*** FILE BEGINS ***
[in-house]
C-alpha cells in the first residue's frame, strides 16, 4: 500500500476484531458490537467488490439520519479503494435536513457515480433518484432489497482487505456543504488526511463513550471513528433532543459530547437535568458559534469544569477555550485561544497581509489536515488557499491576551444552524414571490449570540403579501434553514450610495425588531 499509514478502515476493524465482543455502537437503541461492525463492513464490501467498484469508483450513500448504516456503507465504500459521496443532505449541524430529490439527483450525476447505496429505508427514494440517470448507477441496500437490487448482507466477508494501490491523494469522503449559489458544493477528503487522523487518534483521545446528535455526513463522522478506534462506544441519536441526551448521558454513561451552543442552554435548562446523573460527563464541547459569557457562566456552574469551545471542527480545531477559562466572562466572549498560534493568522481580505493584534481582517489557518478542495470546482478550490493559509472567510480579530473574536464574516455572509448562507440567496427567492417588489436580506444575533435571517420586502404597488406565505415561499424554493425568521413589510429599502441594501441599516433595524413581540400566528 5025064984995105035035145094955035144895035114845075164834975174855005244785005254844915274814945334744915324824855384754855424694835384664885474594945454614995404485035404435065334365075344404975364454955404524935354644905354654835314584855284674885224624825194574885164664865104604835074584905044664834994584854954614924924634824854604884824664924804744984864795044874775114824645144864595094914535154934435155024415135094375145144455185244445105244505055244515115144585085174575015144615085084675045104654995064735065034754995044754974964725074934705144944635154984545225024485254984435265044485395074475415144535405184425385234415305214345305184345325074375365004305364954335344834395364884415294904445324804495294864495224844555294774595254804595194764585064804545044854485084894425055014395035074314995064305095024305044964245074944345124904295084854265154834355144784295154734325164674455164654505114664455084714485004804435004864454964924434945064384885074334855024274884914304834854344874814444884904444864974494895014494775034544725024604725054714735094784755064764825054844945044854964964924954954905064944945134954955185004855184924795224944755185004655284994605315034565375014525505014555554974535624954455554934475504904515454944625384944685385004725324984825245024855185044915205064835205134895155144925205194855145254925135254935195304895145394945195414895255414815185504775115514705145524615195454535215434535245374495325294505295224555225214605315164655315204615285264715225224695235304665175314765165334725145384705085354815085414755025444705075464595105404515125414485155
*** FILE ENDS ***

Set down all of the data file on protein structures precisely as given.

[in-house]
C-alpha cells in the first residue's frame, strides 16, 4: 500500500476484531458490537467488490439520519479503494435536513457515480433518484432489497482487505456543504488526511463513550471513528433532543459530547437535568458559534469544569477555550485561544497581509489536515488557499491576551444552524414571490449570540403579501434553514450610495425588531 499509514478502515476493524465482543455502537437503541461492525463492513464490501467498484469508483450513500448504516456503507465504500459521496443532505449541524430529490439527483450525476447505496429505508427514494440517470448507477441496500437490487448482507466477508494501490491523494469522503449559489458544493477528503487522523487518534483521545446528535455526513463522522478506534462506544441519536441526551448521558454513561451552543442552554435548562446523573460527563464541547459569557457562566456552574469551545471542527480545531477559562466572562466572549498560534493568522481580505493584534481582517489557518478542495470546482478550490493559509472567510480579530473574536464574516455572509448562507440567496427567492417588489436580506444575533435571517420586502404597488406565505415561499424554493425568521413589510429599502441594501441599516433595524413581540400566528 5025064984995105035035145094955035144895035114845075164834975174855005244785005254844915274814945334744915324824855384754855424694835384664885474594945454614995404485035404435065334365075344404975364454955404524935354644905354654835314584855284674885224624825194574885164664865104604835074584905044664834994584854954614924924634824854604884824664924804744984864795044874775114824645144864595094914535154934435155024415135094375145144455185244445105244505055244515115144585085174575015144615085084675045104654995064735065034754995044754974964725074934705144944635154984545225024485254984435265044485395074475415144535405184425385234415305214345305184345325074375365004305364954335344834395364884415294904445324804495294864495224844555294774595254804595194764585064804545044854485084894425055014395035074314995064305095024305044964245074944345124904295084854265154834355144784295154734325164674455164654505114664455084714485004804435004864454964924434945064384885074334855024274884914304834854344874814444884904444864974494895014494775034544725024604725054714735094784755064764825054844945044854964964924954954905064944945134954955185004855184924795224944755185004655284994605315034565375014525505014555554974535624954455554934475504904515454944625384944685385004725324984825245024855185044915205064835205134895155144925205194855145254925135254935195304895145394945195414895255414815185504775115514705145524615195454535215434535245374495325294505295224555225214605315164655315204615285264715225224695235304665175314765165334725145384705085354815085414755025444705075464595105404515125414485155